(This is a limited essay series; I will publish its installments on Fridays.)

What do I do when I’m not being Aquaman? I read, and re-read, the same few authors. Here are their histories, and why I find them impossible to put down.

#1. Jorge Luis Borges

Borges was born in Argentina in 1899.

Duluth Lakewalk Mural

Duluth photographer Dennis O’Hara presents this look at Duluth’s 12-foot-high by 580-foot-long “Image Wall” along the Duluth Lakewalk.

Muralists Mark Marino and Sandra Ettestad placed 6,960 12-by-12-inch tile assemblies and more than 1.7 million 3/4-inch ceramic tiles to create a timeline of Duluth’s shipping history.

Duluth You & Me: Grain Elevators

Use the link below for a printable PDF for your drawing and coloring pleasure.
Duluth You & Me: Grain Elevators

Follow the Duluth You & Me subject tag to see additional pages. For background on the book see the original post on the topic.

Duluth You & Me: Playfront Park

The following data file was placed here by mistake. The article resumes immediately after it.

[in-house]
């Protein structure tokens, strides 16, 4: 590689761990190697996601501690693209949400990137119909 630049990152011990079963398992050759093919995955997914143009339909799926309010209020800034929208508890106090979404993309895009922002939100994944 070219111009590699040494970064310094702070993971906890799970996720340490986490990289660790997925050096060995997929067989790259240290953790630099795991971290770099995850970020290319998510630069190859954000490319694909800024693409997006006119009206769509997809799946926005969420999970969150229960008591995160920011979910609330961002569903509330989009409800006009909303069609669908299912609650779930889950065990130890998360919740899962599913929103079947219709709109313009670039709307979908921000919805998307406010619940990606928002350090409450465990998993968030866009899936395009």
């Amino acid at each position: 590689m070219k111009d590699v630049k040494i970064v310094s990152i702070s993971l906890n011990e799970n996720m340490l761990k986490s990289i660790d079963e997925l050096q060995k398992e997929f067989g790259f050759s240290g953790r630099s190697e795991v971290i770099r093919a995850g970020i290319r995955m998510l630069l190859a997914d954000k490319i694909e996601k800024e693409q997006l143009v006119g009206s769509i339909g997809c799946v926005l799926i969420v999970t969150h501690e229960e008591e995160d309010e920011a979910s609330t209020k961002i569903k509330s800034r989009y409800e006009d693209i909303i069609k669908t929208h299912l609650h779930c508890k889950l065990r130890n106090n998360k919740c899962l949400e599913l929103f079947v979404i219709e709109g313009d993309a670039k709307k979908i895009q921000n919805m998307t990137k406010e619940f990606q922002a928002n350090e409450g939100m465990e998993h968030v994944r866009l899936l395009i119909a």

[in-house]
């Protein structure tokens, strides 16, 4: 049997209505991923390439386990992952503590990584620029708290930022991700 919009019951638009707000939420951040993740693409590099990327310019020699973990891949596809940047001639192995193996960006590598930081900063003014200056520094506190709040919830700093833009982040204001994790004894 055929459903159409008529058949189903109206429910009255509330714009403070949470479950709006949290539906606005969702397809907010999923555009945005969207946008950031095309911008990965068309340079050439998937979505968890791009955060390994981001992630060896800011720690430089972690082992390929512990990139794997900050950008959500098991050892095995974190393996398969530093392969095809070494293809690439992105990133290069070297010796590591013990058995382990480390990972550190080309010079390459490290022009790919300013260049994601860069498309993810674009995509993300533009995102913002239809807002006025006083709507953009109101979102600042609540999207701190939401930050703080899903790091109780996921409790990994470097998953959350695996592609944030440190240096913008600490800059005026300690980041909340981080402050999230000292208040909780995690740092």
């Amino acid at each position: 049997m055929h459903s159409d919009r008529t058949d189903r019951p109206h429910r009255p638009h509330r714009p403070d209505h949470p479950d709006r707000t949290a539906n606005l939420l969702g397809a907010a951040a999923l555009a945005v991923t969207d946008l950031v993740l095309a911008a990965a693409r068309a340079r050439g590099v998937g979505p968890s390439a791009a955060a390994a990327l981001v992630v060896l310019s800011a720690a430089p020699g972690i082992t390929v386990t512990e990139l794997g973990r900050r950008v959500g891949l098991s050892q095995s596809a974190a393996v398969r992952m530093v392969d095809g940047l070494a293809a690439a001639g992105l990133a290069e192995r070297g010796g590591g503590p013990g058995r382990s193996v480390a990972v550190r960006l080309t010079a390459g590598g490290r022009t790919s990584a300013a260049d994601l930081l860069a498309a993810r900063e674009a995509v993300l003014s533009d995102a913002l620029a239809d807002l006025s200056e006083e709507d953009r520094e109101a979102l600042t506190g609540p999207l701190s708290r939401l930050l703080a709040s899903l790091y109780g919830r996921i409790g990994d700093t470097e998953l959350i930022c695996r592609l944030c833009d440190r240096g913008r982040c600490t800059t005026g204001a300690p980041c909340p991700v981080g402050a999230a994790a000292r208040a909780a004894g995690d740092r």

Use the link below for a printable PDF for your drawing and coloring pleasure.
Duluth You & Me: Playfront Park

Follow the Duluth You & Me subject tag to see additional pages. For background on the book see the original post on the topic.

MIA Artist Profile: Wing Young Huie

Duluth-born artist Wing Young Huie uses his photography to explore what shapes our view of the world. In this video, produced by the Minneapolis Institute of Art and directed by Mike Dust, the artist examines his work among community in the Twin Cities, as well as projects in China, where his family is from.

Convivial Memories of an Epicurean Hedonist Con Mucho Gusto

My whole life was organized around going out for drinks. The party’s over.

The Duluth art and music scene seems preserved in amber. I can see it in my mind’s eye from every angle, but I can’t touch it.